Heap House (The Iremonger Trilogy #1) by Edward Carey

17977053How did I get the book?
From Spring Blogger Brunch

Genre: Gothic / (Historical) Fantasy

Synopsis: Clod is an Iremonger. He lives in the Heaps, a vast sea of lost and discarded items collected from all over London. At the centre is Heap House, a puzzle of houses, castles, homes and mysteries reclaimed from the city and built into a living maze of staircases and scurrying rats. The Iremongers are a mean and cruel family, robust and hardworking, but Clod has an illness. He can hear the objects whispering. His birth object, a universal bath plug, says ‘James Henry’, Cousin Tummis’s tap is squeaking ‘Hilary Evelyn Ward-Jackson’ and something in the attic is shouting ‘Robert Burrington’ and it sounds angry.

A storm is brewing over Heap House. The Iremongers are growing restless and the whispers are getting louder. When Clod meets Lucy Pennant, a girl newly arrived from the city, everything changes. The secrets that bind Heap House together begin to unravel to reveal a dark truth that threatens to destroy Clod’s world.

200words (or less) review: The first book in The Iremonger Trilogy will be the book that decides whether you continue with the series or not. Edward Carey has created a unique, complex and (for me) utterly captivating world but I am aware that this Clod and Lucy’s story won’t be for everyone.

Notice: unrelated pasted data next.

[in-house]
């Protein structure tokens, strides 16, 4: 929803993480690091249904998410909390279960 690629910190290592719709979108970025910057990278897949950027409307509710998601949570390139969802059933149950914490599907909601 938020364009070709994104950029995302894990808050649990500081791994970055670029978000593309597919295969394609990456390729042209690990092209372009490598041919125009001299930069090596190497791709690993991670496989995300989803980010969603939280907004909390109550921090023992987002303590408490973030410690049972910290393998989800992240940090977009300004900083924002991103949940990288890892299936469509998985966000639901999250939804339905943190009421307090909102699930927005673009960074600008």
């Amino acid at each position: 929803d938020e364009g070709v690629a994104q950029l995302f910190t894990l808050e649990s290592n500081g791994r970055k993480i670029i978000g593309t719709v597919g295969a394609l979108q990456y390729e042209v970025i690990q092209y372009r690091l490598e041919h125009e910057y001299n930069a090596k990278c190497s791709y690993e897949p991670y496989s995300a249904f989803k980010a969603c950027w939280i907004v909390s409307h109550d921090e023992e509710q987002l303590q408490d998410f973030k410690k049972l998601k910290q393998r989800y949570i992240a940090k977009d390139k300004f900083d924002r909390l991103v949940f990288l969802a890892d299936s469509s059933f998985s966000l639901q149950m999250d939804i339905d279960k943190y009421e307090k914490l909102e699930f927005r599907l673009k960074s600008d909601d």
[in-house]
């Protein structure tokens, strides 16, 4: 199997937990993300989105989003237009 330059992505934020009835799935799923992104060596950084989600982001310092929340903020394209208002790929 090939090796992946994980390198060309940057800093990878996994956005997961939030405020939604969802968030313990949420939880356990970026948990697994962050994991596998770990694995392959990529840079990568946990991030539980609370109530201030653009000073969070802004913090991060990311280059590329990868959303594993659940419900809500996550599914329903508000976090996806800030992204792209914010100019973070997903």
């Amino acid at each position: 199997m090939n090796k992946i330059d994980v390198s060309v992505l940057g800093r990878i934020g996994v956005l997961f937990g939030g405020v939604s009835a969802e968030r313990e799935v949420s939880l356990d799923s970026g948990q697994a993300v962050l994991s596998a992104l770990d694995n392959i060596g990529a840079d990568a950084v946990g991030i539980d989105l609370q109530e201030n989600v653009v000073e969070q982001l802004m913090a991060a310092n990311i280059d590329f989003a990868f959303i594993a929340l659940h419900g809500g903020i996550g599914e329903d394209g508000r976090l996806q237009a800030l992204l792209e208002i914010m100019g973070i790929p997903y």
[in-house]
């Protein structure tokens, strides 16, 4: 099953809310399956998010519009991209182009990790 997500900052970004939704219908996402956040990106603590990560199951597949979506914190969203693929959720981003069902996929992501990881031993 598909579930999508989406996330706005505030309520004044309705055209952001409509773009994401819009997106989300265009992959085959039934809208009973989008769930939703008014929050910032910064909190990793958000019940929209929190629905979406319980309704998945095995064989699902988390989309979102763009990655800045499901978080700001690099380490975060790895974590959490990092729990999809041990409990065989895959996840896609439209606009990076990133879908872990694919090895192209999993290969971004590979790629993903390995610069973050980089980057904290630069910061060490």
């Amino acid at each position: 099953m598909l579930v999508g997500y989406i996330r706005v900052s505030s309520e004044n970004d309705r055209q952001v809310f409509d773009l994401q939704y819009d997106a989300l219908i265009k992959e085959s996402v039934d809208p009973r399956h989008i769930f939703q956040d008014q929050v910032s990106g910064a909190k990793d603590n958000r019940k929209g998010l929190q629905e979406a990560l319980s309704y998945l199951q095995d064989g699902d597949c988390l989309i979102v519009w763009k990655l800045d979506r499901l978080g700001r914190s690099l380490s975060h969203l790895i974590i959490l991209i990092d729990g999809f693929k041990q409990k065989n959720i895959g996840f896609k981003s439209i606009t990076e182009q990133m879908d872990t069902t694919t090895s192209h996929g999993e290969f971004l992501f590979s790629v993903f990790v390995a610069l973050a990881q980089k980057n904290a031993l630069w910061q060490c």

Heap House and its inhabitants are isolated from the city. The Iremongers find treasure it the rubbish (heap) that keeps growing. Clod isn’t quite like the rest of his family, he hears objects whisper and recently they’ve not just been saying names…

The book is told in alternating chapters by Clod and Lucy (with a few important exceptions) which gives you insight into the strange dynamics of Heap House both as master and servant. Despite this it was actually Tummis that was my favourite character.

The story is intricate and I think the pacing worked because it gave you the time to really get to grips with the going on of Heap House. I’ve been meaning to read this book for a while and I’m sorry it took me so long. Very happy that Foulsham (book 2) is sitting here waiting for me to turn the first page. 🙂

Recommend it?


Check back on the 18 August 2014 for my review of Foulsham (The Iremonger Trilogy #2)

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